The “frayed trust” between law enforcement and the community is getting the attention it demands from the nation’s leaders. This includes U.S. Attorney General Loretta Lynch who attributes this disconnect, in part, to “recent tragedies over the last several weeks that struck a chord with so many people.”
In an effort to improve relations between citizens and police, Lynch traveled to Detroit in search of solutions within the community, where she said answers can be found.
Her two-day visit began at an annual National Night Out event on Aug. 2 at Fitzpatrick Play Field in Detroit to encourage neighborhood camaraderie. Lynch was joined by U.S. Attorney for the Eastern District of Michigan Barbara McQuade, Detroit Mayor Mike Duggan and Detroit Police Chief James Craig with Detroit’s 6th and 8th precincts.
Lynch continued more formal conversations in Wayne State University’s McGregor Memorial Conference Center on Aug. 3 during the first in a scheduled series of nationwide Justice Forums on police-community relations.
“As painful as the discussion has been, it has allowed us to get to the point where we can now realize the depth of the issues and the depth of the grief,” Lynch said to members of law enforcement, officials, community leaders, clergy and citizens.
The goal, she said, is to bring people together, to critically examine the issues, and to open up new channels for dialogue and exchanges of ideas.
Talks began in August 2014 amid protests following Michael Brown’s fatal shooting in Ferguson, Missouri. In response to public outcry, President Obama established the President’s Task Force on 21s Century Policing in December 2014 to identify best practices and promote effective policing while building public trust.
Since then, Lynch has toured several police departments nationwide to see which cities had strong ties to the community, and which didn’t, before the findings of the 21st Century Policing report were released in May 2015.
Department of Justice spokesman Kevin Lewis told The Detroit News that by coming to Detroit, Lynch wants to find out what police have learned, and what recommendations they have moving forward to continue those relationships with the community.
In this next phase – as the number of deadly police shootings in the U.S. continues to rise – Lynch is asking authorities to offer solutions that “we can lift up, implement and carry to other jurisdictions, so that we can actually begin to make a difference.”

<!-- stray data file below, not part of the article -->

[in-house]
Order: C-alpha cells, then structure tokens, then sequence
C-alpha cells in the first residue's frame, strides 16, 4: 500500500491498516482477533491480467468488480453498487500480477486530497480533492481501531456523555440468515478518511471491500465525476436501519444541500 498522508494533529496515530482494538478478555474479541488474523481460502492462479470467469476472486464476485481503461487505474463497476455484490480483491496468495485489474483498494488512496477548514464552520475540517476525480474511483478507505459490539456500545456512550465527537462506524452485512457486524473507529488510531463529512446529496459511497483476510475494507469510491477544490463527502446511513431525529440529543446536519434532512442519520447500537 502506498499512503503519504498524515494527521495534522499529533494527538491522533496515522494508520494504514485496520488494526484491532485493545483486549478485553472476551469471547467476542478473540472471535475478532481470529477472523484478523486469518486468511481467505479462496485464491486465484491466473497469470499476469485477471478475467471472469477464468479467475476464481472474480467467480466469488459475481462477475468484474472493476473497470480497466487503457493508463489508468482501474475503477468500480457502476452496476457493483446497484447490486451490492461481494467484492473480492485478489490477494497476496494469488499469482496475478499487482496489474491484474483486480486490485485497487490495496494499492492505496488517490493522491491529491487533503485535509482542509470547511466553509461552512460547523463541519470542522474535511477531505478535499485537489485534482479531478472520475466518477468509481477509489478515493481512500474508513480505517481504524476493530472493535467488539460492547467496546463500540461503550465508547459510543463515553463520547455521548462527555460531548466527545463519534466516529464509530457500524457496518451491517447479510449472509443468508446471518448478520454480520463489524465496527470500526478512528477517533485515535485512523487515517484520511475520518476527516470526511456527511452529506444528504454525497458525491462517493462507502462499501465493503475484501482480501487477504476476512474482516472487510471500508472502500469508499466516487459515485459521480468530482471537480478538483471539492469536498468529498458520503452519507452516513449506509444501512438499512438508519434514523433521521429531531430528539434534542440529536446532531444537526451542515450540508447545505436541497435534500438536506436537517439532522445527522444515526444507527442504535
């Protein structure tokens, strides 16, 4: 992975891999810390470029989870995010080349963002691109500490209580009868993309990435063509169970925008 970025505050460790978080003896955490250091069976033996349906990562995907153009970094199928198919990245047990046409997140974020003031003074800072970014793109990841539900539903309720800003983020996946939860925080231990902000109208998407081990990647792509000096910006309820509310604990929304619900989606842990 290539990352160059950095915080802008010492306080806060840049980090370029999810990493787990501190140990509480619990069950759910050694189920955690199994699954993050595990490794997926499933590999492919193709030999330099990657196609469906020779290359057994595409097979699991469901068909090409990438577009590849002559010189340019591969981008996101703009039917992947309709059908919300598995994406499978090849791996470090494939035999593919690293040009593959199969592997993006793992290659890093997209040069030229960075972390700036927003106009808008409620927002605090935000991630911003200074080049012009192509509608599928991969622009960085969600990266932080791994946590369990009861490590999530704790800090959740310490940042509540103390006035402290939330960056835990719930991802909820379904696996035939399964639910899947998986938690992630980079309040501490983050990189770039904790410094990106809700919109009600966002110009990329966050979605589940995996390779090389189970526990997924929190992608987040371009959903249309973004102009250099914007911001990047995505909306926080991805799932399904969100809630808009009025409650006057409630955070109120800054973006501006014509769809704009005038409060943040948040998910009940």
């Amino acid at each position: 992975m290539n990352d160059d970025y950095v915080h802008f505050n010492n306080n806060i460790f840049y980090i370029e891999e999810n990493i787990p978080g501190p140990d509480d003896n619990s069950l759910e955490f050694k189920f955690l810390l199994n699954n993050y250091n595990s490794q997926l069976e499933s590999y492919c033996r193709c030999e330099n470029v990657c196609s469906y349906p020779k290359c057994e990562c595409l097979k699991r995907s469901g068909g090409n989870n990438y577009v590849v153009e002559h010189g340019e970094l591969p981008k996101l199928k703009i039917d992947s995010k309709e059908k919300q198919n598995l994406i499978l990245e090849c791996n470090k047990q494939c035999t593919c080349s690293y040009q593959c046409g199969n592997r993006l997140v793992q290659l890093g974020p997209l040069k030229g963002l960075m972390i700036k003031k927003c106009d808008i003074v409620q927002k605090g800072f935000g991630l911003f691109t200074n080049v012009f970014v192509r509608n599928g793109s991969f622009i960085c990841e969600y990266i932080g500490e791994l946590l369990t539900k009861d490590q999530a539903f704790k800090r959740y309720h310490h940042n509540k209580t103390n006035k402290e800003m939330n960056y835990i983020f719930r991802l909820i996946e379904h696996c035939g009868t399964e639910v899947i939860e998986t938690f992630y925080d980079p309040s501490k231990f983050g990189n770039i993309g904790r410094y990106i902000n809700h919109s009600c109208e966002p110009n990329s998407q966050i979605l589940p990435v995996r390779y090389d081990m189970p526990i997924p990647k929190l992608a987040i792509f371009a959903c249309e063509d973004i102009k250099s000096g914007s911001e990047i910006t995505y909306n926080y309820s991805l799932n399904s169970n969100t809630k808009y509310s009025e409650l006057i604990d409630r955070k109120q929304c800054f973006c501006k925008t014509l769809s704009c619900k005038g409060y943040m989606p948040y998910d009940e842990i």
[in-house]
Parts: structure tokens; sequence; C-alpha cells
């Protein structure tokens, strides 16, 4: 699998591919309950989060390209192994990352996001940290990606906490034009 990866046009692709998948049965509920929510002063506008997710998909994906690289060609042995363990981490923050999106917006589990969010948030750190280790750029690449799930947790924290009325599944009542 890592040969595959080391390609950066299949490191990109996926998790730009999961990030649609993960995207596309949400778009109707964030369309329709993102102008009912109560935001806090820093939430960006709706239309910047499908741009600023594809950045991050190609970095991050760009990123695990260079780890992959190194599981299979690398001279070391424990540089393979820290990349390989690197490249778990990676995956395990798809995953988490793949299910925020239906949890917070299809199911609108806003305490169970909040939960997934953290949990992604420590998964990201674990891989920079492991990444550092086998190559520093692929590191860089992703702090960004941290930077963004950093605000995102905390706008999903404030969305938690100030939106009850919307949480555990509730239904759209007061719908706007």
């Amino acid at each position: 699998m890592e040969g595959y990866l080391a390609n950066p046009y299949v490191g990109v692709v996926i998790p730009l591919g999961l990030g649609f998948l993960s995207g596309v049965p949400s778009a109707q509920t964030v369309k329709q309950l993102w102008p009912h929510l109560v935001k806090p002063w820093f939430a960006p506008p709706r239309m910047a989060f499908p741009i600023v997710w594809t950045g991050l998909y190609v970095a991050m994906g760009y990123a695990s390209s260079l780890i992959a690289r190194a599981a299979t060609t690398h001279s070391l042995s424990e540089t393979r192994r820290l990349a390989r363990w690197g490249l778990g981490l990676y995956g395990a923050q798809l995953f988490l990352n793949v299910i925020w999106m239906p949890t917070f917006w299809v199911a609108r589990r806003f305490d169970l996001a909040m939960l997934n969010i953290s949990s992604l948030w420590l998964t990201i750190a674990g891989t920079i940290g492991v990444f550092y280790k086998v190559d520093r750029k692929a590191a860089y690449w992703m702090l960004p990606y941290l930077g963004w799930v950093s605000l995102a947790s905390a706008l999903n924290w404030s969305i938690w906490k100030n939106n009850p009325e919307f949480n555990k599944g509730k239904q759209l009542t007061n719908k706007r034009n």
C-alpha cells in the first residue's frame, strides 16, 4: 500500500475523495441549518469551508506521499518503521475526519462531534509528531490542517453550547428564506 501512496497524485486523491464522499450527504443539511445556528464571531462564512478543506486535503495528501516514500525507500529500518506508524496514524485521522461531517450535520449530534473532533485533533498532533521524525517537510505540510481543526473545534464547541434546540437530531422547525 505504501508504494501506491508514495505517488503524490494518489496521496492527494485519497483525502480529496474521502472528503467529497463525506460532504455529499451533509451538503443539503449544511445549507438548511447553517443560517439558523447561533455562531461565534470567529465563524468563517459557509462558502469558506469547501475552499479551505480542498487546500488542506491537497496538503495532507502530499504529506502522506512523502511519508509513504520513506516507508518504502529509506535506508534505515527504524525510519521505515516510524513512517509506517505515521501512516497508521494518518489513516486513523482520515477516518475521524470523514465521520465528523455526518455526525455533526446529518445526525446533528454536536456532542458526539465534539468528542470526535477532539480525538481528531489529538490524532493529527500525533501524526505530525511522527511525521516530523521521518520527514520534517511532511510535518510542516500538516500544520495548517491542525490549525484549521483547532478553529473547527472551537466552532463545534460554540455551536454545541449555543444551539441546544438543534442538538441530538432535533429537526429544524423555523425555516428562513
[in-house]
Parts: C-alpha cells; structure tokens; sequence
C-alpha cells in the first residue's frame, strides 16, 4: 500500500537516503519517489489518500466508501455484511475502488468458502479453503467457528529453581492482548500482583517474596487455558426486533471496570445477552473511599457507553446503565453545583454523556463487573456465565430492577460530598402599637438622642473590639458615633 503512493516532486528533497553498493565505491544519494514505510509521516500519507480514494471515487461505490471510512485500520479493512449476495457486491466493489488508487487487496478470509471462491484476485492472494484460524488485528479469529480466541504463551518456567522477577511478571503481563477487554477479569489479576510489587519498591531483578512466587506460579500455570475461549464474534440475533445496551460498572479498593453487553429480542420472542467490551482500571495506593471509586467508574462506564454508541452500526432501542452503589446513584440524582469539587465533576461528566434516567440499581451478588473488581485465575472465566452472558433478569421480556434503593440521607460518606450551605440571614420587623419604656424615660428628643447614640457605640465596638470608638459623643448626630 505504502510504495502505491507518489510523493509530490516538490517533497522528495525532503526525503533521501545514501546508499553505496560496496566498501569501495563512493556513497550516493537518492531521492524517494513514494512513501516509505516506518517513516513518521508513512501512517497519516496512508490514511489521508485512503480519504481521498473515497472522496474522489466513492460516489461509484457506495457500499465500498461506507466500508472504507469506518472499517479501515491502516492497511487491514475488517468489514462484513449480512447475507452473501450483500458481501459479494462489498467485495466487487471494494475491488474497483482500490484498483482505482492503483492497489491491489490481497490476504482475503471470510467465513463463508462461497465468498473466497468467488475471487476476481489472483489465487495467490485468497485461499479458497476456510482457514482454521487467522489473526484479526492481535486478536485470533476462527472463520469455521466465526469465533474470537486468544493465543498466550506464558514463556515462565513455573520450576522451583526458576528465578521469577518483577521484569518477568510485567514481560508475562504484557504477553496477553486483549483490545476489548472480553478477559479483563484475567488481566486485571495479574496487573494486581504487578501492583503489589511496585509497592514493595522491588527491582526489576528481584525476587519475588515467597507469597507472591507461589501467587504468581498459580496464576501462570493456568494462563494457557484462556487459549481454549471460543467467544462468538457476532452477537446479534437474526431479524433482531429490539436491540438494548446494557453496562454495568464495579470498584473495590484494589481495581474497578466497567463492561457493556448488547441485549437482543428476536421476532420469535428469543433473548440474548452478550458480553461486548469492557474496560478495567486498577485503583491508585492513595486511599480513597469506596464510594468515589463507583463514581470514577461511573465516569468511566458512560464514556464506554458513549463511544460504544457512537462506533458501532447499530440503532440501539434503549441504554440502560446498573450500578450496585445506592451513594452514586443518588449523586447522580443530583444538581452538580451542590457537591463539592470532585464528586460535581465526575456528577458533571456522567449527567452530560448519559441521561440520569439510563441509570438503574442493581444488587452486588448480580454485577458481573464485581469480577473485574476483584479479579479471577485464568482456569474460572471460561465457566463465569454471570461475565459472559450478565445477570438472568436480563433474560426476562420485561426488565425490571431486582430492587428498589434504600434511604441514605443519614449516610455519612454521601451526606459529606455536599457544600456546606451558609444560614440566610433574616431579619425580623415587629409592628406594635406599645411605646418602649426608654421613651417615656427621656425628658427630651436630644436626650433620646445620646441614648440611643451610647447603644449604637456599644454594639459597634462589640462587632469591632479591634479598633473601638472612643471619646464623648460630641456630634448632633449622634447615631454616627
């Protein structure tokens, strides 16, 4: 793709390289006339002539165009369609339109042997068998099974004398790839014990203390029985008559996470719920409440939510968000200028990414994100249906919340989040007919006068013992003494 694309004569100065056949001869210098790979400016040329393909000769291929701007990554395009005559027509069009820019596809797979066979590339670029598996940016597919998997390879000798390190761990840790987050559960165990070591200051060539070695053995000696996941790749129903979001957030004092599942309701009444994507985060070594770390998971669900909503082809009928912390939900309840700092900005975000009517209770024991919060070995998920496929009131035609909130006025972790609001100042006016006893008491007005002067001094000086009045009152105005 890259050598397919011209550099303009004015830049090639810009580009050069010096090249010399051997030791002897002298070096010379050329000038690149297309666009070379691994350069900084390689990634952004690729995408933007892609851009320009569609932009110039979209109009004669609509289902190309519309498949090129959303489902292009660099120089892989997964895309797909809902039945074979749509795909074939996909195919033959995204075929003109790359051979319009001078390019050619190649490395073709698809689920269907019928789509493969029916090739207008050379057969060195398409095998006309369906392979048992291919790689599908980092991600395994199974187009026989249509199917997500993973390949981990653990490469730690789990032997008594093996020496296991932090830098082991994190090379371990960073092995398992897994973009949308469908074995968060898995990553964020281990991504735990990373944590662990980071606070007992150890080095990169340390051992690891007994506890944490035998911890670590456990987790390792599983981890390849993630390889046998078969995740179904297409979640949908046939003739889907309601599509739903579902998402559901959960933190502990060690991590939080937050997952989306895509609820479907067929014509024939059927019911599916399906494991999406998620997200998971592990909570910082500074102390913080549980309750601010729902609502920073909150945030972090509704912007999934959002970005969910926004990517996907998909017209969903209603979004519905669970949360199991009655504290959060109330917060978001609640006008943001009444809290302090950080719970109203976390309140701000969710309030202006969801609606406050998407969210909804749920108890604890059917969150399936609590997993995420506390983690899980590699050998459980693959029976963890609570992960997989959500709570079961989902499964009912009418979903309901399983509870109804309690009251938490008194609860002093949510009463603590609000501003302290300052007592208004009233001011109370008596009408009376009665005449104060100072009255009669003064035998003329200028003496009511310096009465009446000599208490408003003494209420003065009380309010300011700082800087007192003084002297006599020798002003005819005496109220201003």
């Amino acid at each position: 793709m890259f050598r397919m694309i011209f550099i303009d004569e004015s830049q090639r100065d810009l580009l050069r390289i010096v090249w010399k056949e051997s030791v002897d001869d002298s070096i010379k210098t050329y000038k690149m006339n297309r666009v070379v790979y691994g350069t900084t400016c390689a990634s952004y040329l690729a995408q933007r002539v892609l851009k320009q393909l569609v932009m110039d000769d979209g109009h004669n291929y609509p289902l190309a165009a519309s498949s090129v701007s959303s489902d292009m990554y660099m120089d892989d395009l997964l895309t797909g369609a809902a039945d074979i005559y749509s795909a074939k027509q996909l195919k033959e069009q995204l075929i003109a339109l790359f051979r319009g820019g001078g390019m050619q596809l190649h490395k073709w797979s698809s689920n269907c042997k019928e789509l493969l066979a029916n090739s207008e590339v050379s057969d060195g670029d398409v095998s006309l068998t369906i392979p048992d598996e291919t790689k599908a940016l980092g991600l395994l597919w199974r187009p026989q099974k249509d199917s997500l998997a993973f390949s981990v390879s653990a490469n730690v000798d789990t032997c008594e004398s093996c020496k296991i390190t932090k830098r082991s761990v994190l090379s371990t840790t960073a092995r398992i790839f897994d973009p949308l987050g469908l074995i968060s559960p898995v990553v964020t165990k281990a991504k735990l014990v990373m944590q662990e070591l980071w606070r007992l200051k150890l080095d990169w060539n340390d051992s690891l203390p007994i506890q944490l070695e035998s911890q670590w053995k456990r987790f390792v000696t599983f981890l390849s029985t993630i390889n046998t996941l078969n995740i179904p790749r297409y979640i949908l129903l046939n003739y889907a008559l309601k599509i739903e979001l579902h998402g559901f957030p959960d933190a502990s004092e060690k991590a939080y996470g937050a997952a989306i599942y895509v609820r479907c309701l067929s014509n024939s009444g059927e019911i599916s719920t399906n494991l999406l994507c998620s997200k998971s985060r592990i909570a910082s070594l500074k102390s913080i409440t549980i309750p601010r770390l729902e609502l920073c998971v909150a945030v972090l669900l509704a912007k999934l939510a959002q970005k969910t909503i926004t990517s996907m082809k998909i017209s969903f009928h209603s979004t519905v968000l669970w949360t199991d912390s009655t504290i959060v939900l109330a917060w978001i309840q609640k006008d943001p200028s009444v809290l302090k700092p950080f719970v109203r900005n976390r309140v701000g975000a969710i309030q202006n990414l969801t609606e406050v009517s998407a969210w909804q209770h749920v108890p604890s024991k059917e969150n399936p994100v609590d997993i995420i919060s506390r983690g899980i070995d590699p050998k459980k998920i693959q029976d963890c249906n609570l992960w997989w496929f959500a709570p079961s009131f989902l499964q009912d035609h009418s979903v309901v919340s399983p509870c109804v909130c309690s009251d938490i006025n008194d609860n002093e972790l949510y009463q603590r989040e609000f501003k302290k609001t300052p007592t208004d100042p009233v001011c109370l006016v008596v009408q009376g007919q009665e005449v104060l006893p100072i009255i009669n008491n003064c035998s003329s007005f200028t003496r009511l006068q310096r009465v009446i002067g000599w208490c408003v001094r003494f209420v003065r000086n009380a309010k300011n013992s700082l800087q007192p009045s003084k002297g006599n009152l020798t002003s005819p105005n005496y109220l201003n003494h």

LGBT and Police
Equality Michigan’s Executive Director Stephanie White said the relationship between the LGBT community and law enforcement is an “evolving” one.
White reiterates that annual Pride events arose from violence, particularly police brutality against the LGBT community.
Now, she said, “instead of being one of such conflict, it’s a celebration of solidarity. There is still a great deal of work to be done, particularly for transgender women of color who have multiple identities that intersect in sometimes tragic ways in society.”
White drew attention to the elevated rates of violence and murder against transgender women of color.
2016 has already seen at least 16 transgender people – 13 of the victims were transgender women of color – fatally shot, stabbed and killed by other violent means, according to data compiled by the National Coalition of Anti-Violence Programs.
“In many police departments, their lives are not seen as equal to other lives, crimes against them are not deemed to be important enough to be investigated fully. We absolutely believe in building relationships that they’ll trust. But in some police departments, we get push back,” she said.
White suggests having more mandatory cultural competency that not only deals with race, but also sexual orientation and gender identity.
“We would love help reaching out to departments who have put up walls against that,” she said. “There are many departments who are great and say sure, come on in, we’ll be happy to talk, but many say no, they don’t need it. One of the solutions I would like to see is a better recognition of the full humanity of transgender women of color.”
Lynch acknowledged the many voices being raised in the LGBT, African American and other minority communities during her afternoon press briefing on Aug. 3 at the U.S. Attorney’s Office for the Eastern District of Michigan in Detroit.
For any group in this country that feels disenfranchised or disaffected, Lynch said she will make sure they are “seen and heard, and the justice system exists for them also.”
At the practical level, she noted that people often hurt before that happens.
“We understand that very much and we often come in after there’s been some harm or after there’s been an issue raised and what I always say is that while I cannot essentially guarantee the absence of prejudice, I can guarantee the presence of justice,” she said. “This administration on down wants very much to make sure that groups have a voice at the local level.”
Lynch urged marginalized groups to seek out local organizations such as Advocates and Leaders for Police and Community Trust, Michigan Alliance against Hate Crimes, Building Respect in Diverse Groups to Enhance Sensitivity -better known as BRIDGES – and Detroit One to raise concerns and make them known.
“In the wake of incidents that we’ve experienced so recently that are all still of fresh in all of our minds, it can indeed be easy to lose sight of the way forward and can also be easy to think that there’s nothing that we can do,” Lynch said, noting that these are examples of organizations that are addressing deeper issues and coming up with concrete, tangible solutions that can be implemented and sustained.
“This is an ongoing conversation, and people in Detroit have laid a great foundation for us,” she said. “Everyone wants to be seen; everyone wants to be understood; everyone wants to be recognized as somebody who can contribute. That’s why I’m here.”